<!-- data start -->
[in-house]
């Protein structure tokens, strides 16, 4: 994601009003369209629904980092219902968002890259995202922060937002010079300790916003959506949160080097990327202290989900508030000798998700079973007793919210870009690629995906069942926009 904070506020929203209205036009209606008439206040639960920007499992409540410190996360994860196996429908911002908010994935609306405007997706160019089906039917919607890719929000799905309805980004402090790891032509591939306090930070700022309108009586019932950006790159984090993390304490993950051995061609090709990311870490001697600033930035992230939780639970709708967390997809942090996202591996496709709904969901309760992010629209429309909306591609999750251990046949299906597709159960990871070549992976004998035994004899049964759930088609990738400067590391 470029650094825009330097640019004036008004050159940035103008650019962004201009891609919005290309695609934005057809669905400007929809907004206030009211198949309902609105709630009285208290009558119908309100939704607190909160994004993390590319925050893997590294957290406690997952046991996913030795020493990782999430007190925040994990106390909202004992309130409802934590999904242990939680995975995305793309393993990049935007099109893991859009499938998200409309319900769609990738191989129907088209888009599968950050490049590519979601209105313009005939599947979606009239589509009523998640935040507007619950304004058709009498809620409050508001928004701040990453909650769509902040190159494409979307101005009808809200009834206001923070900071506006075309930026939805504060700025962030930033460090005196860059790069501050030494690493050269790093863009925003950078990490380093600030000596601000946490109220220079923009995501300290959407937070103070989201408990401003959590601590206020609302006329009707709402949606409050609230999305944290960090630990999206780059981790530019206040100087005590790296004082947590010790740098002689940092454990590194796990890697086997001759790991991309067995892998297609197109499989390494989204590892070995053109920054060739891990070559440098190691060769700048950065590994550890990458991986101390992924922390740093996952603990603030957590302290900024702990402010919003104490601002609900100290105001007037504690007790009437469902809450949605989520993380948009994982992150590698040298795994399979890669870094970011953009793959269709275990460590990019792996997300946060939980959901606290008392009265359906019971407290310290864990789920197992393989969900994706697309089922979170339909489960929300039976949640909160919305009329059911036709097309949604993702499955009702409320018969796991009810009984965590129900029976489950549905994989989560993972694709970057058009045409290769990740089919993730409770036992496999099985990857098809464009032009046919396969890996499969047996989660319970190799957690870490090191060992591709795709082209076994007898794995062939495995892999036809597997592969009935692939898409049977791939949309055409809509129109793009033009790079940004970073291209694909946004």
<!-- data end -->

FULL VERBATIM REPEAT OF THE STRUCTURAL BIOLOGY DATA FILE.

[in-house]
């Protein structure tokens, strides 16, 4: 994601009003369209629904980092219902968002890259995202922060937002010079300790916003959506949160080097990327202290989900508030000798998700079973007793919210870009690629995906069942926009 904070506020929203209205036009209606008439206040639960920007499992409540410190996360994860196996429908911002908010994935609306405007997706160019089906039917919607890719929000799905309805980004402090790891032509591939306090930070700022309108009586019932950006790159984090993390304490993950051995061609090709990311870490001697600033930035992230939780639970709708967390997809942090996202591996496709709904969901309760992010629209429309909306591609999750251990046949299906597709159960990871070549992976004998035994004899049964759930088609990738400067590391 470029650094825009330097640019004036008004050159940035103008650019962004201009891609919005290309695609934005057809669905400007929809907004206030009211198949309902609105709630009285208290009558119908309100939704607190909160994004993390590319925050893997590294957290406690997952046991996913030795020493990782999430007190925040994990106390909202004992309130409802934590999904242990939680995975995305793309393993990049935007099109893991859009499938998200409309319900769609990738191989129907088209888009599968950050490049590519979601209105313009005939599947979606009239589509009523998640935040507007619950304004058709009498809620409050508001928004701040990453909650769509902040190159494409979307101005009808809200009834206001923070900071506006075309930026939805504060700025962030930033460090005196860059790069501050030494690493050269790093863009925003950078990490380093600030000596601000946490109220220079923009995501300290959407937070103070989201408990401003959590601590206020609302006329009707709402949606409050609230999305944290960090630990999206780059981790530019206040100087005590790296004082947590010790740098002689940092454990590194796990890697086997001759790991991309067995892998297609197109499989390494989204590892070995053109920054060739891990070559440098190691060769700048950065590994550890990458991986101390992924922390740093996952603990603030957590302290900024702990402010919003104490601002609900100290105001007037504690007790009437469902809450949605989520993380948009994982992150590698040298795994399979890669870094970011953009793959269709275990460590990019792996997300946060939980959901606290008392009265359906019971407290310290864990789920197992393989969900994706697309089922979170339909489960929300039976949640909160919305009329059911036709097309949604993702499955009702409320018969796991009810009984965590129900029976489950549905994989989560993972694709970057058009045409290769990740089919993730409770036992496999099985990857098809464009032009046919396969890996499969047996989660319970190799957690870490090191060992591709795709082209076994007898794995062939495995892999036809597997592969009935692939898409049977791939949309055409809509129109793009033009790079940004970073291209694909946004």